The Disappearance of Aimee

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The Disappearance of Aimee
The Disappearance of Aimee.jpg
VHS box art
Written byJohn McGreevey
Directed byAnthony Harvey
StarringFaye Dunaway
Bette Davis
James Sloyan
James Woods
Music bySteve Byrne
Country of originUnited States
Original language(s)English
Production
Executive producer(s)Thomas W. Moore
Producer(s)Paul Leaf
CinematographyJames Crabe
Editor(s)Arline Garson
Jerry Greenberg
Running time100 minutes
Production company(s)Hallmark Hall of Fame
Tomorrow Entertainment
DistributorNBC
Release
Original networkNBC
Original release
  • November 17, 1976 (1976-11-17)

The Disappearance of Aimee is a 1976 American made-for-television biographical drama film directed by Anthony Harvey and starring Faye Dunaway as the evangelist Aimee Semple McPherson, co-starring Bette Davis, James Sloyan and James Woods. The film originally premiered as a presentation of Hallmark Hall of Fame on NBC on November 17, 1976.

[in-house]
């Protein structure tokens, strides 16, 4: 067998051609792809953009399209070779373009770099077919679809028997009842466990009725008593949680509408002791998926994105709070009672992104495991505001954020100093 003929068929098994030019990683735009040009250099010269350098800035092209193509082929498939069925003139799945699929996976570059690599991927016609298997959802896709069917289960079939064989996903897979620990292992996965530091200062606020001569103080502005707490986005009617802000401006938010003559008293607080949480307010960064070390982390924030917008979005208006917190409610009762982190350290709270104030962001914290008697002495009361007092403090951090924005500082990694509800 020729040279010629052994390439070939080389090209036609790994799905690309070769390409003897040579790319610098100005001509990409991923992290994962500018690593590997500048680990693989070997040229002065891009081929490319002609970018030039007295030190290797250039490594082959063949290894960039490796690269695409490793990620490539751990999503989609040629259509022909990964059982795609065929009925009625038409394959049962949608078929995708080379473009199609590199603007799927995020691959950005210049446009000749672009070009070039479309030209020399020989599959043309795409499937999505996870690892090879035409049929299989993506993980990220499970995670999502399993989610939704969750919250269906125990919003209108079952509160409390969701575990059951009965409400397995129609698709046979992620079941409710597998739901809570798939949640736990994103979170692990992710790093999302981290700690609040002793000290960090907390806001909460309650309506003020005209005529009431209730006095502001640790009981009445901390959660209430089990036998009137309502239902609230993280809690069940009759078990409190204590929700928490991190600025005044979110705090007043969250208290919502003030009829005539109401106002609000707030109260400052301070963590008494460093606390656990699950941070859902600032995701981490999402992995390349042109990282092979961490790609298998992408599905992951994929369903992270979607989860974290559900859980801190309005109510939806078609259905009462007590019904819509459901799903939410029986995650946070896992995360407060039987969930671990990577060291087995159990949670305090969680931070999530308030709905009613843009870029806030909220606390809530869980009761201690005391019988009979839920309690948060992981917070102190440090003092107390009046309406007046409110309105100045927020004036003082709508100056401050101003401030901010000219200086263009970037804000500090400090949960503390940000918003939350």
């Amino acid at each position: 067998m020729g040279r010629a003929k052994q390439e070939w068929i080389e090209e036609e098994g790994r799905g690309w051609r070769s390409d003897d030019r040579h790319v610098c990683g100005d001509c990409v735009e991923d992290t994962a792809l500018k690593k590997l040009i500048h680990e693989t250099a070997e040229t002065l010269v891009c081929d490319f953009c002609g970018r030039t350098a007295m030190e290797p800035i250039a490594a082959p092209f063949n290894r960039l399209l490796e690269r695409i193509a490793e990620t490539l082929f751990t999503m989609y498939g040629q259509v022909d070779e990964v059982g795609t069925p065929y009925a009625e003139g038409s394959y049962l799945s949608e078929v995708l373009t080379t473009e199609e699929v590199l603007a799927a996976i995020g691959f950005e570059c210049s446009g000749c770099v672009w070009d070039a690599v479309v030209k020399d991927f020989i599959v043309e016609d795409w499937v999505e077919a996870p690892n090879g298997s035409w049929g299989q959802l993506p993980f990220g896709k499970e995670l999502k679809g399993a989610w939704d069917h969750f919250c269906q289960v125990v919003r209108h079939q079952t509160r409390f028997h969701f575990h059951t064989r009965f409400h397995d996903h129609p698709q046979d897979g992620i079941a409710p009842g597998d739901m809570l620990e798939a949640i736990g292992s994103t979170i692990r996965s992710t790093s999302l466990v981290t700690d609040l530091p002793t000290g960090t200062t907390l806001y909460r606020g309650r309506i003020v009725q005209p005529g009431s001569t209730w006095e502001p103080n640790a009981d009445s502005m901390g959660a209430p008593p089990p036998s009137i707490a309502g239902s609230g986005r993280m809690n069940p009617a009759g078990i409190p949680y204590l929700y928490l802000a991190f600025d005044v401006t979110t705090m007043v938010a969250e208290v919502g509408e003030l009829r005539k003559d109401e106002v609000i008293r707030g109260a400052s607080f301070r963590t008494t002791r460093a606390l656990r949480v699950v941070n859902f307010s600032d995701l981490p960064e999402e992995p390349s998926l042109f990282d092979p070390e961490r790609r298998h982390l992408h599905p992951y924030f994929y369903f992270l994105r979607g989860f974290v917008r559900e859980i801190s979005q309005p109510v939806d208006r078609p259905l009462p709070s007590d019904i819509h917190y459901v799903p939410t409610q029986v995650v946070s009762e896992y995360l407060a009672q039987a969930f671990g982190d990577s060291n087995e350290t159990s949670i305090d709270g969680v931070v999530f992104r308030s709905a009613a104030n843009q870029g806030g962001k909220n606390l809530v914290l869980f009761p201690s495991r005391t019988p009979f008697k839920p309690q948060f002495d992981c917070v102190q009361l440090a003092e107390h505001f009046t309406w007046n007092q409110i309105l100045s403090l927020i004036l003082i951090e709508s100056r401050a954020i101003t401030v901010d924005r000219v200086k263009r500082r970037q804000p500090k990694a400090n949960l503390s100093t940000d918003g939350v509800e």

Plot[edit]

Based on true events, the film attempts to investigate the mysterious disappearance of Aimee Semple McPherson in 1926 and the court case that followed her safe return after being missing for four weeks.

Cast[edit]

Discussion in Bette Davis Memoir[edit]

In her memoir This 'n That (1987, Berkley Pub Group), Bette Davis recounted several anecdotes about working on The Disappearance of Aimee. Among them was that her co-star, Faye Dunaway, was one of the most unprofessional people she had ever worked with. Davis stated that Dunaway would show up hours late, not knowing her lines, and being generally difficult. For one of the scenes in the un-air-conditioned tabernacle, over 1800 unpaid extras (locals who had been promised a box lunch and a chance to be in a movie) were left for hours awaiting Dunaway's arrival. When they finally began leaving, Davis rushed to the pulpit and began singing "I've Written a Letter to Daddy," a song from her wildly popular 1962 film What Ever Happened to Baby Jane?. Hearing her, many returned to their seats in the pews.

External links[edit]